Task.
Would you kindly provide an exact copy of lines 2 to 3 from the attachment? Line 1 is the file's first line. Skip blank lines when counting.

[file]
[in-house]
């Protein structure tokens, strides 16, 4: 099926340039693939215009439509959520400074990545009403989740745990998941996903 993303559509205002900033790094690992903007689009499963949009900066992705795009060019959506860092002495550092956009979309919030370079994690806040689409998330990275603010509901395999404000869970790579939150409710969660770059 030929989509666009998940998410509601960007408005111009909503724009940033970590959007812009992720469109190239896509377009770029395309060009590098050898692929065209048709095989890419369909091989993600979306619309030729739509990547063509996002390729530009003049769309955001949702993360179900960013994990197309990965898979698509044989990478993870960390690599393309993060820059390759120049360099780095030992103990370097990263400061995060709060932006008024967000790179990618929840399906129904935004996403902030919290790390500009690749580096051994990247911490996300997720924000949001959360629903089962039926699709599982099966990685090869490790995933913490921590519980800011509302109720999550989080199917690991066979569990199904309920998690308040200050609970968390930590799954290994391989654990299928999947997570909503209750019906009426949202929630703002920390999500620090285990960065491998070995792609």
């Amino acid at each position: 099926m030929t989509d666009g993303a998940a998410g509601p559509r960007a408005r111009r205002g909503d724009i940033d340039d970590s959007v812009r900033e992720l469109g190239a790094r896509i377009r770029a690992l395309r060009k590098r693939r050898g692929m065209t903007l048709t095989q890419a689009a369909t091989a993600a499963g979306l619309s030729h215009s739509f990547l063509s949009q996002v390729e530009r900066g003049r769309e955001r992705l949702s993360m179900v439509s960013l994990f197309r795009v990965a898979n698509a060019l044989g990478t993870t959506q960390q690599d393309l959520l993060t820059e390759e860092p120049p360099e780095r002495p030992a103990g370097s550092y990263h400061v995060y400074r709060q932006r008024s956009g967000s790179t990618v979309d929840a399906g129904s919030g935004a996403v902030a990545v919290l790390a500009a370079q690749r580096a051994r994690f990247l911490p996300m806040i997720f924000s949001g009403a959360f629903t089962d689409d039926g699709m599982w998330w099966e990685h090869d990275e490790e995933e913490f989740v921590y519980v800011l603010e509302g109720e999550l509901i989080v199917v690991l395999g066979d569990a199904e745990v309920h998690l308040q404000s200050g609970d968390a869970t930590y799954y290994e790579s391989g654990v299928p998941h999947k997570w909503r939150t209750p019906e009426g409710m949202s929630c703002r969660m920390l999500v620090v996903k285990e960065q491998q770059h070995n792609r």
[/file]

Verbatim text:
């Protein structure tokens, strides 16, 4: 099926340039693939215009439509959520400074990545009403989740745990998941996903 993303559509205002900033790094690992903007689009499963949009900066992705795009060019959506860092002495550092956009979309919030370079994690806040689409998330990275603010509901395999404000869970790579939150409710969660770059 030929989509666009998940998410509601960007408005111009909503724009940033970590959007812009992720469109190239896509377009770029395309060009590098050898692929065209048709095989890419369909091989993600979306619309030729739509990547063509996002390729530009003049769309955001949702993360179900960013994990197309990965898979698509044989990478993870960390690599393309993060820059390759120049360099780095030992103990370097990263400061995060709060932006008024967000790179990618929840399906129904935004996403902030919290790390500009690749580096051994990247911490996300997720924000949001959360629903089962039926699709599982099966990685090869490790995933913490921590519980800011509302109720999550989080199917690991066979569990199904309920998690308040200050609970968390930590799954290994391989654990299928999947997570909503209750019906009426949202929630703002920390999500620090285990960065491998070995792609």
């Amino acid at each position: 099926m030929t989509d666009g993303a998940a998410g509601p559509r960007a408005r111009r205002g909503d724009i940033d340039d970590s959007v812009r900033e992720l469109g190239a790094r896509i377009r770029a690992l395309r060009k590098r693939r050898g692929m065209t903007l048709t095989q890419a689009a369909t091989a993600a499963g979306l619309s030729h215009s739509f990547l063509s949009q996002v390729e530009r900066g003049r769309e955001r992705l949702s993360m179900v439509s960013l994990f197309r795009v990965a898979n698509a060019l044989g990478t993870t959506q960390q690599d393309l959520l993060t820059e390759e860092p120049p360099e780095r002495p030992a103990g370097s550092y990263h400061v995060y400074r709060q932006r008024s956009g967000s790179t990618v979309d929840a399906g129904s919030g935004a996403v902030a990545v919290l790390a500009a370079q690749r580096a051994r994690f990247l911490p996300m806040i997720f924000s949001g009403a959360f629903t089962d689409d039926g699709m599982w998330w099966e990685h090869d990275e490790e995933e913490f989740v921590y519980v800011l603010e509302g109720e999550l509901i989080v199917v690991l395999g066979d569990a199904e745990v309920h998690l308040q404000s200050g609970d968390a869970t930590y799954y290994e790579s391989g654990v299928p998941h999947k997570w909503r939150t209750p019906e009426g409710m949202s929630c703002r969660m920390l999500v620090v996903k285990e960065q491998q770059h070995n792609r």